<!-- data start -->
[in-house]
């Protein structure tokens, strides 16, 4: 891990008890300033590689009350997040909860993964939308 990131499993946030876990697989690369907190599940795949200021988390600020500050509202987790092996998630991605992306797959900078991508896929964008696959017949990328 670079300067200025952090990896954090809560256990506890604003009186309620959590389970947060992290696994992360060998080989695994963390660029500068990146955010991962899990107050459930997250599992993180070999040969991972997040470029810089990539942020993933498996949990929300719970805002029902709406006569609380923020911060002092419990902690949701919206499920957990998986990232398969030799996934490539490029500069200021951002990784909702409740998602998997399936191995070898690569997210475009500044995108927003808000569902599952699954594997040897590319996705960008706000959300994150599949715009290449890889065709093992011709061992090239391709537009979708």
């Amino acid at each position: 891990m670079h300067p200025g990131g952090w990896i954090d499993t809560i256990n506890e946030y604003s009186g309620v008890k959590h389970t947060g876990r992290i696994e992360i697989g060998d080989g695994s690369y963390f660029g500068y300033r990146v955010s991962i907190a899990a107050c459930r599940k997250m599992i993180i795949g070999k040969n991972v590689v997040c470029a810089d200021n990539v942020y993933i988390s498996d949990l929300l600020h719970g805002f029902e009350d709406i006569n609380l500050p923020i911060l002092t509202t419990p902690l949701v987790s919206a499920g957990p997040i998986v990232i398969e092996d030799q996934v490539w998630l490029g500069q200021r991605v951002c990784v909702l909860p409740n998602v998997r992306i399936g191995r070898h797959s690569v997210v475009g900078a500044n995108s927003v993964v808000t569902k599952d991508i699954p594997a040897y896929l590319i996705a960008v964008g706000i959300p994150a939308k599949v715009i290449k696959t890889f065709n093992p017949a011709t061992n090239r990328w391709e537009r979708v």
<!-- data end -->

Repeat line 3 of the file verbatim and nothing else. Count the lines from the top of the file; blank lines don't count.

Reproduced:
């Amino acid at each position: 891990m670079h300067p200025g990131g952090w990896i954090d499993t809560i256990n506890e946030y604003s009186g309620v008890k959590h389970t947060g876990r992290i696994e992360i697989g060998d080989g695994s690369y963390f660029g500068y300033r990146v955010s991962i907190a899990a107050c459930r599940k997250m599992i993180i795949g070999k040969n991972v590689v997040c470029a810089d200021n990539v942020y993933i988390s498996d949990l929300l600020h719970g805002f029902e009350d709406i006569n609380l500050p923020i911060l002092t509202t419990p902690l949701v987790s919206a499920g957990p997040i998986v990232i398969e092996d030799q996934v490539w998630l490029g500069q200021r991605v951002c990784v909702l909860p409740n998602v998997r992306i399936g191995r070898h797959s690569v997210v475009g900078a500044n995108s927003v993964v808000t569902k599952d991508i699954p594997a040897y896929l590319i996705a960008v964008g706000i959300p994150a939308k599949v715009i290449k696959t890889f065709n093992p017949a011709t061992n090239r990328w391709e537009r979708v």